Apr 20, 2018 10:00:00 AM
T-Mobile is in trouble again. Earlier this year the national wireless carrier was accused of refusing to provide direct connections with carriers as part of claims it was involved in access arbitrage schemes with intermediate carriers. That issue has yet to be settled. Now, the controversial company has agreed to pay $40 million to the U.S. Treasury as part of a Consent Decree with the FCC for inserting false ring tones in calls to rural customers that originated over its network. It should have been a lot more!
According to the Commission, carriers that originate calls for their customers are prohibited from “convey[ing] a ringing indication to the calling party until the terminating provider has signaled that the called party is being alerted to an incoming call, such as by ringing"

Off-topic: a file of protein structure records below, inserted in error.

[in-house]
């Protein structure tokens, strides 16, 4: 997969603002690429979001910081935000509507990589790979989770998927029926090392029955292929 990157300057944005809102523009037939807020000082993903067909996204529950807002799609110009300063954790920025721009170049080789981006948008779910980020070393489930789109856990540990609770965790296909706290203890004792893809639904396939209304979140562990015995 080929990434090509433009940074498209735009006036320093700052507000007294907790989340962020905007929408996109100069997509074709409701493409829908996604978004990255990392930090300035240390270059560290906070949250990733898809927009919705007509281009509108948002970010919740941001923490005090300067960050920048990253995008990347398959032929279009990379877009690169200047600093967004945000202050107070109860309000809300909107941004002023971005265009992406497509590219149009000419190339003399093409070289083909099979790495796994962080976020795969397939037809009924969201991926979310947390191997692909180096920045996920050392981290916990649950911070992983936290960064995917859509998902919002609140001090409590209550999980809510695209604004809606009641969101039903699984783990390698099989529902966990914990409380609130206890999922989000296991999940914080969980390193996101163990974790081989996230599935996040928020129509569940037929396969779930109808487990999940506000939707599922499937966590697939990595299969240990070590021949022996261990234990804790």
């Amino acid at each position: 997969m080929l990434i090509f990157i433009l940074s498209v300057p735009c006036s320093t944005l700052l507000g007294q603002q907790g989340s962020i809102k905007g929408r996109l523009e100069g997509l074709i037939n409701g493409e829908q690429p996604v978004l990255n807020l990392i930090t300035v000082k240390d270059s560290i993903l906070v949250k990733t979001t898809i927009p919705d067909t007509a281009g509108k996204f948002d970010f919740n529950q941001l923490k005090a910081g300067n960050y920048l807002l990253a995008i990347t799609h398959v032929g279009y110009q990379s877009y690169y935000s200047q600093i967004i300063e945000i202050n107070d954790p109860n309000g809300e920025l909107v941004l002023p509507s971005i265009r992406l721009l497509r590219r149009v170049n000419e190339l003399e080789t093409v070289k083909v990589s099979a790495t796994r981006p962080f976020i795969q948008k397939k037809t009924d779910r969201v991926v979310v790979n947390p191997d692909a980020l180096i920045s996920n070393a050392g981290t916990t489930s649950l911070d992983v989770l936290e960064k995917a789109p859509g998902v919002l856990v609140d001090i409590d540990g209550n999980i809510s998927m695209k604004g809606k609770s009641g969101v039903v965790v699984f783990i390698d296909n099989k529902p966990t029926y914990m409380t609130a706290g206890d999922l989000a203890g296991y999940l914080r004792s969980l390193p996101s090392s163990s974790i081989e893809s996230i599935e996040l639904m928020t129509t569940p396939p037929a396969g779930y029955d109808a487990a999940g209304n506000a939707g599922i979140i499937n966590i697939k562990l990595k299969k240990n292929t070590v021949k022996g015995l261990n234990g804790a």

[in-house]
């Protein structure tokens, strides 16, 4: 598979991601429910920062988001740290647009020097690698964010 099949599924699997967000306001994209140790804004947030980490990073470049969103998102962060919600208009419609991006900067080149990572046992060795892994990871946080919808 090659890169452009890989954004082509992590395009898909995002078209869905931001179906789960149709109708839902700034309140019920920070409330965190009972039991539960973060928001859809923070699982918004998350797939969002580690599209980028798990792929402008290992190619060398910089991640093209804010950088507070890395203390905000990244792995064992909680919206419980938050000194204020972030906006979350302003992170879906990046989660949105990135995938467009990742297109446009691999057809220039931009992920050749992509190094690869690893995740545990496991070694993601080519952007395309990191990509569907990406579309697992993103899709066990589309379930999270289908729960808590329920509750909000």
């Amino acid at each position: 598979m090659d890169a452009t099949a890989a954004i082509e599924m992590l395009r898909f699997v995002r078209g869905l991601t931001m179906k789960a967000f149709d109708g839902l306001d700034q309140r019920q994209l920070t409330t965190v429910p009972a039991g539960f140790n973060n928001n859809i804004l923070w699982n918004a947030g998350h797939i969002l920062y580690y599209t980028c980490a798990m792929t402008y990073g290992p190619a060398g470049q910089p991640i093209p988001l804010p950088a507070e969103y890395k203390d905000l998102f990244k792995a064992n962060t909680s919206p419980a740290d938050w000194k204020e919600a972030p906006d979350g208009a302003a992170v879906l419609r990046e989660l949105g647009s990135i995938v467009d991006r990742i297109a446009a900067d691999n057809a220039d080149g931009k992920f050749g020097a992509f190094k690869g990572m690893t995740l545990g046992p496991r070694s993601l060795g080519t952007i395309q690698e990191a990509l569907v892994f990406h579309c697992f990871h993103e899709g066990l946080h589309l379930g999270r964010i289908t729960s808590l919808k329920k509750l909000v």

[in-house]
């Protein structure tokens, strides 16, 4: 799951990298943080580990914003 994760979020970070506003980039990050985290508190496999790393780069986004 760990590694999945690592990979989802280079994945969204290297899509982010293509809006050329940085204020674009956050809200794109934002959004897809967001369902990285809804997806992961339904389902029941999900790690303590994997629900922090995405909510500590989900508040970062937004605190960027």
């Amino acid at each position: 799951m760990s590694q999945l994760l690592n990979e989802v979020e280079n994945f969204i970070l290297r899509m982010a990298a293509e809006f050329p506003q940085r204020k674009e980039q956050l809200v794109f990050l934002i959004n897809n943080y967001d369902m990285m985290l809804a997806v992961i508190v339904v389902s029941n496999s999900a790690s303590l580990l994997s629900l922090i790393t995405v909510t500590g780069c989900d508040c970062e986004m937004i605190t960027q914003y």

Jan 26, 2018 10:00:00 AM
A couple of weeks ago, we became aware of a brewing industry dispute between a diverse group of small service providers and the major national wireless carriers. The small carriers claim that wireless companies are refusing to directly connect with them to terminate traffic or at least certain types of terminating traffic such as wholesale. Instead, wireless carriers are forcing this traffic to be routed through an intermediate carrier partner or affiliate, and as a result, the originating providers can no longer can terminate traffic to these wireless carriers on a bill-and-keep basis.
The small carriers believe that by forcing carriers to send terminating traffic through the wireless company’s intermediate carrier partner they are engaging in an arbitrage scheme. These intermediate carriers assess terminating minute of use access charges and share these revenues, either directly or indirectly, with their wireless partner.